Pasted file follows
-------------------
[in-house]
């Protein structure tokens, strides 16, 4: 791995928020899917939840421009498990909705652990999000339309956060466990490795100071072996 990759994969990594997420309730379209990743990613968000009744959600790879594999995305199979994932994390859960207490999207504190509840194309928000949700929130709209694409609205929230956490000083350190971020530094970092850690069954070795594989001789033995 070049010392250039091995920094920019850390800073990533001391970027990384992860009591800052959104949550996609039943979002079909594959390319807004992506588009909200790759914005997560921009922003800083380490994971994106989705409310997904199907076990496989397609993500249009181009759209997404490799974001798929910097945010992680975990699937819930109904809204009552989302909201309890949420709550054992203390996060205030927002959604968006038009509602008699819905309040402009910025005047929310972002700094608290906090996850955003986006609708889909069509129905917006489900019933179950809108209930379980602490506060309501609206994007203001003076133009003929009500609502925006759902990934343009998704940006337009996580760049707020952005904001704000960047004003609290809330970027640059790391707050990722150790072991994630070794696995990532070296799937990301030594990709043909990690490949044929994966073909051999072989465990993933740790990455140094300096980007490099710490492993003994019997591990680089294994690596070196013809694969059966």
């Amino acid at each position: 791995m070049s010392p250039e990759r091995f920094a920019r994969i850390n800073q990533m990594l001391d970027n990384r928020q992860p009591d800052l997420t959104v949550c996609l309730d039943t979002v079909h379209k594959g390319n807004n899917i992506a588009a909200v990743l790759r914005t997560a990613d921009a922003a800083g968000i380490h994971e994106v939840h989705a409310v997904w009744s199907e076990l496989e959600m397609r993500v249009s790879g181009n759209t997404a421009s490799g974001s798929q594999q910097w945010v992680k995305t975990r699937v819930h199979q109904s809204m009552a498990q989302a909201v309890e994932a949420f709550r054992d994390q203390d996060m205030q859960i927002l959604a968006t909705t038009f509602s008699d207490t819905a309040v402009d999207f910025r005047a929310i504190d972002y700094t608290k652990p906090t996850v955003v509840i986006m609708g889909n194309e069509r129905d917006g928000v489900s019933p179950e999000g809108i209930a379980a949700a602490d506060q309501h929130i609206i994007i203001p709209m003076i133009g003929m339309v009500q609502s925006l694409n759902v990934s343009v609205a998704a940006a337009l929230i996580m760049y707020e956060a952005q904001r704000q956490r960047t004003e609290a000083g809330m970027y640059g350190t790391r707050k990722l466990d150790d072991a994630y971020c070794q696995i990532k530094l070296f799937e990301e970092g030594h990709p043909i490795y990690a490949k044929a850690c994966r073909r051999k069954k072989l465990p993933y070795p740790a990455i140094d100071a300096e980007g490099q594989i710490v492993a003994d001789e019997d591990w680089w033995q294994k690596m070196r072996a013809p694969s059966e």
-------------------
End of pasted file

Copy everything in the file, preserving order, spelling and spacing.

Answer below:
[in-house]
């Protein structure tokens, strides 16, 4: 791995928020899917939840421009498990909705652990999000339309956060466990490795100071072996 990759994969990594997420309730379209990743990613968000009744959600790879594999995305199979994932994390859960207490999207504190509840194309928000949700929130709209694409609205929230956490000083350190971020530094970092850690069954070795594989001789033995 070049010392250039091995920094920019850390800073990533001391970027990384992860009591800052959104949550996609039943979002079909594959390319807004992506588009909200790759914005997560921009922003800083380490994971994106989705409310997904199907076990496989397609993500249009181009759209997404490799974001798929910097945010992680975990699937819930109904809204009552989302909201309890949420709550054992203390996060205030927002959604968006038009509602008699819905309040402009910025005047929310972002700094608290906090996850955003986006609708889909069509129905917006489900019933179950809108209930379980602490506060309501609206994007203001003076133009003929009500609502925006759902990934343009998704940006337009996580760049707020952005904001704000960047004003609290809330970027640059790391707050990722150790072991994630070794696995990532070296799937990301030594990709043909990690490949044929994966073909051999072989465990993933740790990455140094300096980007490099710490492993003994019997591990680089294994690596070196013809694969059966």
């Amino acid at each position: 791995m070049s010392p250039e990759r091995f920094a920019r994969i850390n800073q990533m990594l001391d970027n990384r928020q992860p009591d800052l997420t959104v949550c996609l309730d039943t979002v079909h379209k594959g390319n807004n899917i992506a588009a909200v990743l790759r914005t997560a990613d921009a922003a800083g968000i380490h994971e994106v939840h989705a409310v997904w009744s199907e076990l496989e959600m397609r993500v249009s790879g181009n759209t997404a421009s490799g974001s798929q594999q910097w945010v992680k995305t975990r699937v819930h199979q109904s809204m009552a498990q989302a909201v309890e994932a949420f709550r054992d994390q203390d996060m205030q859960i927002l959604a968006t909705t038009f509602s008699d207490t819905a309040v402009d999207f910025r005047a929310i504190d972002y700094t608290k652990p906090t996850v955003v509840i986006m609708g889909n194309e069509r129905d917006g928000v489900s019933p179950e999000g809108i209930a379980a949700a602490d506060q309501h929130i609206i994007i203001p709209m003076i133009g003929m339309v009500q609502s925006l694409n759902v990934s343009v609205a998704a940006a337009l929230i996580m760049y707020e956060a952005q904001r704000q956490r960047t004003e609290a000083g809330m970027y640059g350190t790391r707050k990722l466990d150790d072991a994630y971020c070794q696995i990532k530094l070296f799937e990301e970092g030594h990709p043909i490795y990690a490949k044929a850690c994966r073909r051999k069954k072989l465990p993933y070795p740790a990455i140094d100071a300096e980007g490099q594989i710490v492993a003994d001789e019997d591990w680089w033995q294994k690596m070196r072996a013809p694969s059966e």